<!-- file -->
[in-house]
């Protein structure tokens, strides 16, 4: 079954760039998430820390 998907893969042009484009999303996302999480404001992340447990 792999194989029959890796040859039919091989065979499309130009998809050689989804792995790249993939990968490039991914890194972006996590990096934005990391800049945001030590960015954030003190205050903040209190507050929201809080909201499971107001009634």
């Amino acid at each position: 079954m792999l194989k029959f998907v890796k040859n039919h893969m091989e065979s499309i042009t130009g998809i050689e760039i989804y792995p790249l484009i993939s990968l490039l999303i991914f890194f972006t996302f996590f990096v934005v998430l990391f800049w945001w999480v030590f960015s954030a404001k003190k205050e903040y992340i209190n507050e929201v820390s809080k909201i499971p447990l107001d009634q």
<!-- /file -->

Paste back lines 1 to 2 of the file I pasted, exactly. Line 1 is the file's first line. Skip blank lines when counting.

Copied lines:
[in-house]
């Protein structure tokens, strides 16, 4: 079954760039998430820390 998907893969042009484009999303996302999480404001992340447990 792999194989029959890796040859039919091989065979499309130009998809050689989804792995790249993939990968490039991914890194972006996590990096934005990391800049945001030590960015954030003190205050903040209190507050929201809080909201499971107001009634």